Another sure sign of worsening US economic trouble is the recent surge in gold prices and other precious metals. The price of gold rose to a fresh 25-year high on May 10, 2006 as investors sought a safe haven amid a weakening US dollar (item (8) above) and worries over the administration's most-recent sword-rattling confrontation this time with Iran. Historically, gold is considered a truly desperate refuge against serious currency weakness, inflation and financial instability. Gold is trading now at levels not seen since the Reagan era. Many investors are now turning to gold; they don't think US inflation is under control, because the US economy is now much more leveraged (i.e. debt-ridden) than it has been in the past (items (1) and (17) above).



During the week of May 15-19, China slightly loosened the tether that binds the Chinese yuan to the US dollar. A stronger yuan implies a weaker dollar, as does the general strengthening so far in 2006 of the euro and the yen (see Item (8) above). But unless the falling US dollar is paired with reductions in the US federal budget deficit, more harm than good is done due to rising interest rates. That's because the foreign investors who finance the administration's "borrow as you go" budget (see Item (1) above) are likely to demand higher returns to invest in a depreciating US dollar. To keep interest rates in check as the US dollar falls, the administration tries to use smoke & mirrors to persuade investors not to believe what they see: a US dollar that is declining even as the US does nothing to curb its federal borrowing.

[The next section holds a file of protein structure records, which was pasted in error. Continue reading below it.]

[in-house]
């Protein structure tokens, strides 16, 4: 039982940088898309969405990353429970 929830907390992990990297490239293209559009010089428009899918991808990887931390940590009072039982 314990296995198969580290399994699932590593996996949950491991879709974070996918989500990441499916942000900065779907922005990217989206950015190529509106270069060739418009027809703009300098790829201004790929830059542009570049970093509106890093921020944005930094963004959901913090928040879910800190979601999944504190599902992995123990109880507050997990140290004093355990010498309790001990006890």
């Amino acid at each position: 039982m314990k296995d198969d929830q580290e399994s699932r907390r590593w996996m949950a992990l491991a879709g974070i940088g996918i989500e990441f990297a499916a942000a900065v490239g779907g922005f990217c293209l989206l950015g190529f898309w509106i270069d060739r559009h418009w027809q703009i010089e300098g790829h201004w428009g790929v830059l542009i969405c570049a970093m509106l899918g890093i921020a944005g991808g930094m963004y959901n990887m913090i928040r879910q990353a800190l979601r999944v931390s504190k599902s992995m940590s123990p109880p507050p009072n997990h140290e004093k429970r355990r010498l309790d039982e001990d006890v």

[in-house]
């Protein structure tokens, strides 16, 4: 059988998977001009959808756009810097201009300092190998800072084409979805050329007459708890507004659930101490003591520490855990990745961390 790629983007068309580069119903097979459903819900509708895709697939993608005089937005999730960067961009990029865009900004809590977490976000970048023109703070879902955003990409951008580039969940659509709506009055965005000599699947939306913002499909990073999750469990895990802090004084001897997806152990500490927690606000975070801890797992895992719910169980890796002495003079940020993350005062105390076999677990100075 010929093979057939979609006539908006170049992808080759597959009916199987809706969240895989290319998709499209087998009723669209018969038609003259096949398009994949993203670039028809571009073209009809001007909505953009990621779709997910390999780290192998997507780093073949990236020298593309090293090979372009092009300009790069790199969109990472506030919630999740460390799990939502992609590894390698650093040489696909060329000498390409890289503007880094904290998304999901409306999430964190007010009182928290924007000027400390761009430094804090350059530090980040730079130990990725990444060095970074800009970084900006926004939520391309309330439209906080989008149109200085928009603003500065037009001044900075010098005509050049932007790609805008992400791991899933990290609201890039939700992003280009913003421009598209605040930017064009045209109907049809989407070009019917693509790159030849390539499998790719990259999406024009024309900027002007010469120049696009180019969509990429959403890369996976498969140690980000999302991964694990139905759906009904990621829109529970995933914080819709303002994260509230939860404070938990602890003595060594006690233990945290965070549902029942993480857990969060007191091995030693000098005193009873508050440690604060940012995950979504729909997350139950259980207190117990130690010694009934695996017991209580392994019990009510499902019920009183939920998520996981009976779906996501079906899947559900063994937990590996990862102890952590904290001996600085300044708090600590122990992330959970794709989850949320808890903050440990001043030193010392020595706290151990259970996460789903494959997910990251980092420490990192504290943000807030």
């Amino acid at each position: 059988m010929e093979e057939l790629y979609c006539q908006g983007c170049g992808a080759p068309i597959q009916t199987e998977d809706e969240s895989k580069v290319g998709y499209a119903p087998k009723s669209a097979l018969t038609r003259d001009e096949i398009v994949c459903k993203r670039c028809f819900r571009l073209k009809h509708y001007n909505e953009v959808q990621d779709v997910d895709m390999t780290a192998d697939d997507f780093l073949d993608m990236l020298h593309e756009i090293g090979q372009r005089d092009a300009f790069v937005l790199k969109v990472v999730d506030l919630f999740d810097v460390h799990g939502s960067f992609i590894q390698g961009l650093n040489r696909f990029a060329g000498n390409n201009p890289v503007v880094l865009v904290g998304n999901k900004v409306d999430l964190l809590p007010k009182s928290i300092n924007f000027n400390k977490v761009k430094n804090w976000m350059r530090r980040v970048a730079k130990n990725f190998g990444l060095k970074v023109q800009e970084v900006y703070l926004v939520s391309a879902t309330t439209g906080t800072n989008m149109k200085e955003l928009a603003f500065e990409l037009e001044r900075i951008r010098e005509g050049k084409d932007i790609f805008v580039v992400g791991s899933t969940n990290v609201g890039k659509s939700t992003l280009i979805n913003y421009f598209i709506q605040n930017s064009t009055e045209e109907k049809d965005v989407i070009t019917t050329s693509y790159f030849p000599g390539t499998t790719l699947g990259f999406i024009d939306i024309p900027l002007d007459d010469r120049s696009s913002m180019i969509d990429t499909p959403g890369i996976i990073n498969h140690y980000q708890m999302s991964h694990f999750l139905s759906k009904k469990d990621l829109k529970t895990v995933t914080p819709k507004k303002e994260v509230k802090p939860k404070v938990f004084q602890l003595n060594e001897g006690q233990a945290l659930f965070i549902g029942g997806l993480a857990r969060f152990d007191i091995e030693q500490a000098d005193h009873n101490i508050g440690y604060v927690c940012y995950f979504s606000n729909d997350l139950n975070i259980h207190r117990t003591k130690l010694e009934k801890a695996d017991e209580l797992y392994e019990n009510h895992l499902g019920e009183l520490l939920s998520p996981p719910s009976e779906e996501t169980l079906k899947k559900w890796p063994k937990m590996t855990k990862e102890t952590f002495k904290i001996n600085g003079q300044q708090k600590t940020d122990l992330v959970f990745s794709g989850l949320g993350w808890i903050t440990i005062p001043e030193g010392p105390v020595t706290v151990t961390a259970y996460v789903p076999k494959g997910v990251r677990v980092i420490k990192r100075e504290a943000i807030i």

Meanwhile, the US housing market continues to slow. On May 16, 2006, the Commerce Department said US housing starts nationwide dropped 7% to 1.85 million in April, down for the third straight month, as rising mortgage rates showed signs of tempering demand. In the San Francisco Bay Area, home sales tumbled to their lowest level in five years in April as a chill continued to creep through the region's housing market. The Nasdaq Composite closed at its weakest level of the year on May 16, 2006. Then Wall Street skidded even lower on May 17, when the Dow Jones industrial average suffered its biggest one-day loss in three years, and the Nasdaq composite index turned negative for 2006. The Dow and Nasdaq lost another 77 and 15 points, respectively, on May 18. Then on May 22, the Nasdaq fell 21 points to 2,173, its weakest close in 6 and a half months.

The Nasdaq has really never recovered since 2001, despite claims of the "robust US economy" by administration spokesmen. It's still more than 15% below its level of January 21, 2001, just to choose a date (Item (10) above). The Nasdaq also remains 57% below its high water mark historically.

Of course, anyone who drives in the US has experienced the outrageous rise in gasoline prices in the US, exacerbated by the needless US conflicts with Iran and Iraq (items (6) and (9) above). Worse, Californians now pay 48 cents more for each gallon of regular than other Americans do, with the state's average reaching $3.37 on May 10, 2006. But the price of gasoline is way up across the US.



The latest New York Times/CBS News poll in mid-May showed that 63% of respondents had cut back on their driving because of the gas price increase, and 56% had cut back on other household spending. No wonder the University of Michigan's consumer-sentiment index for May 2006 plummeted 8.4 points to 79!

Meanwhile, big oil continues its grotesque march to record profits as it has for the last five years. Exxon recently reported first-quarter 2006 net income of $8.4 billion on sales of $89 billion. Chevron reported Q106 net income of $4 billion on sales of $54 billion. Oil execs always point out that the companies' profit margins are "only" in the 9% range, only "slightly higher" than the US corporate average. Of course they never mention to the public, except when touting their stock to their shareholders, that oil companies sport a return on capital employed more than double the average return on capital employed for all US industrial companies. In 2005, Exxon's ROCE was 31%. Collectively, the five largest oil companies (Exxon, Chevron, ConocoPhillips, Shell and BP) enjoyed an average ROCE of nearly 27% percent in 2005. Why not use some of this largess to build more refineries?